The Australia Network:
Sue Goodrick writes: Re. “Waste-of-space Oz Network bewitches another political generation” (Tuesday, item 2). Just a comment about Bernard Keane’s article on the Australia Network.
I have been living in south-east Asia for six years now. I have no idea how governments (or anyone “that matters”) views the Australia Network, but have witnessed (in Thailand and Malaysia at least) how popular it is with TV watchers. People actually pay extra to get it from their satellite TV providers. I’m convinced it adds to the affection with which Australians are viewed here, the popularity of Australian movies, the desire by locals to send their kids to Australian schools/universities (rather than US, NZ or British ones).
The Australia Network provides a window on “Australian life”, English language training and better quality news and drama than is generally available here. Australia comes across as intelligent, easy going, authoritative but not up itself.
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Humphrey Hollins, from Phnom Penh, writes: All this hoo-ha about the Australia Network and yet no one has told us what programming the Murdoch gang proposed. If we were allowed to know about the programming plans then we would be able to make an informed decision about the quality of the bid.
Would we have got back the Super 15 and ARL? Is the AFL to continue under the ABC regime? Why do we never get cricket coverage, ever? Is this not part of our culture? Would Murdoch have screened A Current Affair with its biased coverage of refugee policy and alienated half of Asia? Could someone please leak the important details of the failed bid.
John Kotsopoulos writes: I agree with Mike Oley (yesterday, comments) who was in support of Australia’s international television broadcasting service. I believe it plays a goodwill role in areas with limited or no local TV coverage as well as promoting a better understanding of Australian culture in places such as Indonesia. That can only be a good thing for the 770,000-plus Australians who visit there each year.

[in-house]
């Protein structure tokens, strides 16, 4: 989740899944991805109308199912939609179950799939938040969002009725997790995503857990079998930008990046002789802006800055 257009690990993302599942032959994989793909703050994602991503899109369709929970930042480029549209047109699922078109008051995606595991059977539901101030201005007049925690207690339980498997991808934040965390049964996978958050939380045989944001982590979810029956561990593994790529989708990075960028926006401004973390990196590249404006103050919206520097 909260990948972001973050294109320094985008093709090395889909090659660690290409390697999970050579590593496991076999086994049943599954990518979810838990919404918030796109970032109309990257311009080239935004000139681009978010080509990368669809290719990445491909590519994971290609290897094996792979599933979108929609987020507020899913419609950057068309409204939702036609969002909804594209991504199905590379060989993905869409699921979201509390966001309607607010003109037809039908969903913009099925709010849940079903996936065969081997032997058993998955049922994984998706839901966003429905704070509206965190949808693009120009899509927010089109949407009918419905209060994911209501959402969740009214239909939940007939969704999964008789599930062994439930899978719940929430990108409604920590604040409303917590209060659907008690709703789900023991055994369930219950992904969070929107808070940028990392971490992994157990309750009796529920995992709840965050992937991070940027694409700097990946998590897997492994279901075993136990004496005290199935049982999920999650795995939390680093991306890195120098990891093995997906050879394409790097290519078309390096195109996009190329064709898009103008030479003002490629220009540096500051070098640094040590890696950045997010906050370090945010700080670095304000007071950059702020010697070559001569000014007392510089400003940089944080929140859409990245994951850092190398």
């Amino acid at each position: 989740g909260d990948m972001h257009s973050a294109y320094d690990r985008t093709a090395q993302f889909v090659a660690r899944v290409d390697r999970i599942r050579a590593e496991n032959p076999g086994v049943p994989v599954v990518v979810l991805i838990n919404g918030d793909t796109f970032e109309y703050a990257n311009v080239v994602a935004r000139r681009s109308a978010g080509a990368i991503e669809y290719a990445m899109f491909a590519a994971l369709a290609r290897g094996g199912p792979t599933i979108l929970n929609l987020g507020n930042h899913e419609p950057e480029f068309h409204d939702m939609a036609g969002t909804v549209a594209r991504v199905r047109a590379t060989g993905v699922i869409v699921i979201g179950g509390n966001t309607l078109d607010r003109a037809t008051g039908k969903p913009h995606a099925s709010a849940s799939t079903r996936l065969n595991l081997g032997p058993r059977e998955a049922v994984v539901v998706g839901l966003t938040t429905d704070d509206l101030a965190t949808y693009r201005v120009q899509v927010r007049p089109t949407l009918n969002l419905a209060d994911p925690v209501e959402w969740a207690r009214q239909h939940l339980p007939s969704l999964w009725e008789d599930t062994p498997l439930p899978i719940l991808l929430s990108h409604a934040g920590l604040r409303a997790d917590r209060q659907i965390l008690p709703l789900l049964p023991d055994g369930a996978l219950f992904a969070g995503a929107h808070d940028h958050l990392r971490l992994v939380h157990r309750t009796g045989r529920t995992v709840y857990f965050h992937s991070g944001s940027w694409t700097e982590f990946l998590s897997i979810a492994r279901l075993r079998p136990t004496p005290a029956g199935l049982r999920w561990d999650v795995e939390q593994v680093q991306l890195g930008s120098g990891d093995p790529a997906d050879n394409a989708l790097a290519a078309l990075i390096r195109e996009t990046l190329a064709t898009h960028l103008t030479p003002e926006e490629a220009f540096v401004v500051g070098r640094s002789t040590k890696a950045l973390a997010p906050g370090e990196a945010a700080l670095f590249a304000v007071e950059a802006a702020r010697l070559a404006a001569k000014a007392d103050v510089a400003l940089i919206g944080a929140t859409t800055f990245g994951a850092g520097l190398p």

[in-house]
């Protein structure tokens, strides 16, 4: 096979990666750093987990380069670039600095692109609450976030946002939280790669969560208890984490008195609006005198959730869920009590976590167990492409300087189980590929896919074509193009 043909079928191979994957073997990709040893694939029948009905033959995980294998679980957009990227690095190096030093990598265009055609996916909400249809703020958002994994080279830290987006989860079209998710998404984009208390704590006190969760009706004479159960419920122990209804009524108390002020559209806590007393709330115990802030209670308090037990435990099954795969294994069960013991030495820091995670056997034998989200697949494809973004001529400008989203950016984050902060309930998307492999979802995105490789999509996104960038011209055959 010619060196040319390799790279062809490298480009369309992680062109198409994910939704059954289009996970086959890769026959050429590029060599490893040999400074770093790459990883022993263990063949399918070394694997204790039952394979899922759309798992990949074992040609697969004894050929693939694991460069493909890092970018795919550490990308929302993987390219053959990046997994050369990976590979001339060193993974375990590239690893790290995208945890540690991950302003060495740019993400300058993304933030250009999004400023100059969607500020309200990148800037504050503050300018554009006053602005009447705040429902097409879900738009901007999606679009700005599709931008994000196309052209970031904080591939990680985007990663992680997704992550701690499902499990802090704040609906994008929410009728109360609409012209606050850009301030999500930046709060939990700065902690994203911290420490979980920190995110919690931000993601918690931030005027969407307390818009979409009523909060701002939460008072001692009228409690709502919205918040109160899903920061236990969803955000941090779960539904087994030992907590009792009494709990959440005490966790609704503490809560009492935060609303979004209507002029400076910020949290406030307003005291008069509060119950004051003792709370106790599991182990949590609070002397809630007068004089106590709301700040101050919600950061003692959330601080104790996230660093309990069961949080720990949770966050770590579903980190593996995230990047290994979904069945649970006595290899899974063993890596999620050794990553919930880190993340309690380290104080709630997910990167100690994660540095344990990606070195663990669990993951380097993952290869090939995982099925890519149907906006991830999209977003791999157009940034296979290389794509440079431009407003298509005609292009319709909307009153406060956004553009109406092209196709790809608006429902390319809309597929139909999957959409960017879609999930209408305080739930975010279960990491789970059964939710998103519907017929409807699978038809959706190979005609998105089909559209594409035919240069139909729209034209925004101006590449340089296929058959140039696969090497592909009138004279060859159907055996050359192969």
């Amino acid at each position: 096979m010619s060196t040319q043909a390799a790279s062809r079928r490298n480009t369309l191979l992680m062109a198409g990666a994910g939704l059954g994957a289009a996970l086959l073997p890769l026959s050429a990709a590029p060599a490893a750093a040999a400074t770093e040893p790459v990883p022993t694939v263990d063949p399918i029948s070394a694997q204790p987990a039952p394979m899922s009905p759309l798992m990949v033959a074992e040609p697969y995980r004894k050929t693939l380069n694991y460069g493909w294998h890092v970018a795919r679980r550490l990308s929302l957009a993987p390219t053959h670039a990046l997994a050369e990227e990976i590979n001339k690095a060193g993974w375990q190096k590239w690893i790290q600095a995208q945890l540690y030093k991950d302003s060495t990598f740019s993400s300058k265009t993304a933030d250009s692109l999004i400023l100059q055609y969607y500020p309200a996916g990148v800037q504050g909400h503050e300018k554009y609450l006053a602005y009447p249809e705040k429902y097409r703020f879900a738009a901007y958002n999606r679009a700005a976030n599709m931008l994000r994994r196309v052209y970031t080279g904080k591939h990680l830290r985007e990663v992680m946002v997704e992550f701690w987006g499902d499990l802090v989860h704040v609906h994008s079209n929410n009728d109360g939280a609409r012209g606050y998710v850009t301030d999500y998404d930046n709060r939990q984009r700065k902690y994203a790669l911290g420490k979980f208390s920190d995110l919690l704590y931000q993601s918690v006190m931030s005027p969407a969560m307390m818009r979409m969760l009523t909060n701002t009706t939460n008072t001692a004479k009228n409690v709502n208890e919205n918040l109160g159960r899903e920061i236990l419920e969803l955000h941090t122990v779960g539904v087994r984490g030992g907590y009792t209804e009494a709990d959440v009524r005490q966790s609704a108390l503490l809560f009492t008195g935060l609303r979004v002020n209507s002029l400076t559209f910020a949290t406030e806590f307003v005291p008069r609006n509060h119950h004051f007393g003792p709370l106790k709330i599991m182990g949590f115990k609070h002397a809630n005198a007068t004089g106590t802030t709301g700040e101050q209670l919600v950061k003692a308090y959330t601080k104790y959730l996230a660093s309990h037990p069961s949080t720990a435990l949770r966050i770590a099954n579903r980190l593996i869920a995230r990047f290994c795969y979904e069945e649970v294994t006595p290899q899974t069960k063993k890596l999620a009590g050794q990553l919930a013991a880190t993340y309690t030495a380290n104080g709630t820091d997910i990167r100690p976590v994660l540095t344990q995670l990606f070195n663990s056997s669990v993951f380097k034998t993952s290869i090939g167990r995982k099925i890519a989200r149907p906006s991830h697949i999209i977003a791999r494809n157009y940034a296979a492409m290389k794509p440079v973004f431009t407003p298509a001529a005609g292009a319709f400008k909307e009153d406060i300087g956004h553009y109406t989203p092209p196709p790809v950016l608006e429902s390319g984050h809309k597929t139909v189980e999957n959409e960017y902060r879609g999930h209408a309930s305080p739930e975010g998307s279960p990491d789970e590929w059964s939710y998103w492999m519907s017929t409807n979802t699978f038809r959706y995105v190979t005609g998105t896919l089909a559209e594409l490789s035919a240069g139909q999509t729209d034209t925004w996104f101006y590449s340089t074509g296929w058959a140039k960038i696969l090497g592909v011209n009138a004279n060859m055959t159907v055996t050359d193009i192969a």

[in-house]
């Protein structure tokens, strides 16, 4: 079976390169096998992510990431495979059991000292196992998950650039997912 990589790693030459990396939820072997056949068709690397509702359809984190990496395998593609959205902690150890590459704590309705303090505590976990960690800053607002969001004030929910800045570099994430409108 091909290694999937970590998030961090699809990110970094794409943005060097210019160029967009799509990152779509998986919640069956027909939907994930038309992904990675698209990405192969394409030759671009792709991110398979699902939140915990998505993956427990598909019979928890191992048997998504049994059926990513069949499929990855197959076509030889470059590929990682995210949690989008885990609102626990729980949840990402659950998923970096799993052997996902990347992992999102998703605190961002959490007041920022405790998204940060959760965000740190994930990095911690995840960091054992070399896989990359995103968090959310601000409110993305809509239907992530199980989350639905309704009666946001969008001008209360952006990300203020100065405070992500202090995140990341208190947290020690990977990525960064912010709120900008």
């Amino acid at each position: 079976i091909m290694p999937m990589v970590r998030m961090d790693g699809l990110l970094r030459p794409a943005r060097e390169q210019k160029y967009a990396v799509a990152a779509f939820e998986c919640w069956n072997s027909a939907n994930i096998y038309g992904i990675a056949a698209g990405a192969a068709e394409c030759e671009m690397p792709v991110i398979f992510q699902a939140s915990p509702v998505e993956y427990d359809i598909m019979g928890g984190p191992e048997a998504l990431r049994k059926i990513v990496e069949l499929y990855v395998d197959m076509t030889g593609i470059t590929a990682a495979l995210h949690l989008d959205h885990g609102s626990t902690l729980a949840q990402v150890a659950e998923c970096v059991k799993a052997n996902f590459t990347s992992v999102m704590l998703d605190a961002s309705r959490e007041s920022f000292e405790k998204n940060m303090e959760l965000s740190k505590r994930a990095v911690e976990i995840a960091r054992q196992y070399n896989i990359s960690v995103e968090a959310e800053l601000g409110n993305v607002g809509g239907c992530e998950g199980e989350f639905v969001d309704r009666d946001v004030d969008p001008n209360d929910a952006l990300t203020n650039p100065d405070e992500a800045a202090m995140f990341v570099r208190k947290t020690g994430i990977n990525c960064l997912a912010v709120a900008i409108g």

His reference to the sheep dog trials prompts me to ask whether any or all of them were found guilty and, if guilty, the nature of any punishments handed out.
H S Mackenzie writes: Re. “Media briefs: finding Struggle St … Albrechtsen on Thatcher … Leveson latest …” (yesterday, item 18). I agree with Guy Rundle that “All the marriage equality movement had to do was work hard, and do its research”. Take away any role of the state in maintaining historical religious attitudes and there is no logical reason to restrict marriage to a man and a woman.
But as your tip about Ean Higgins illustrates, marriage equality doesn’t end with giving same-s-x couples the same rights as opposite-s-x couples, as it is no more reasonable to restrict marriage to a union of two people than it is to restrict it to a union of a man and a woman. Although the idea of polygamy is raised by right-wing opponents of marriage equality as a scare (and possibly as an anti-Islamic dog whistle) there is no logical reason why the Marriage Act shouldn’t be amended to allow polygynous and polyandrous unions between consenting adults.
However such unions should not be restricted to “polyfidelists” or to polyamourous triads as Higgins apparently suggests. The phrase “to the exclusion of all others” has no place in a non-discriminatory definition of marriage. People who desire open marriages should also be able to marry in good conscience.
Let’s just do away with all the unnecessary discrimination in the Marriage Act and make marriage “…the union of consenting adults, voluntarily entered into for life.”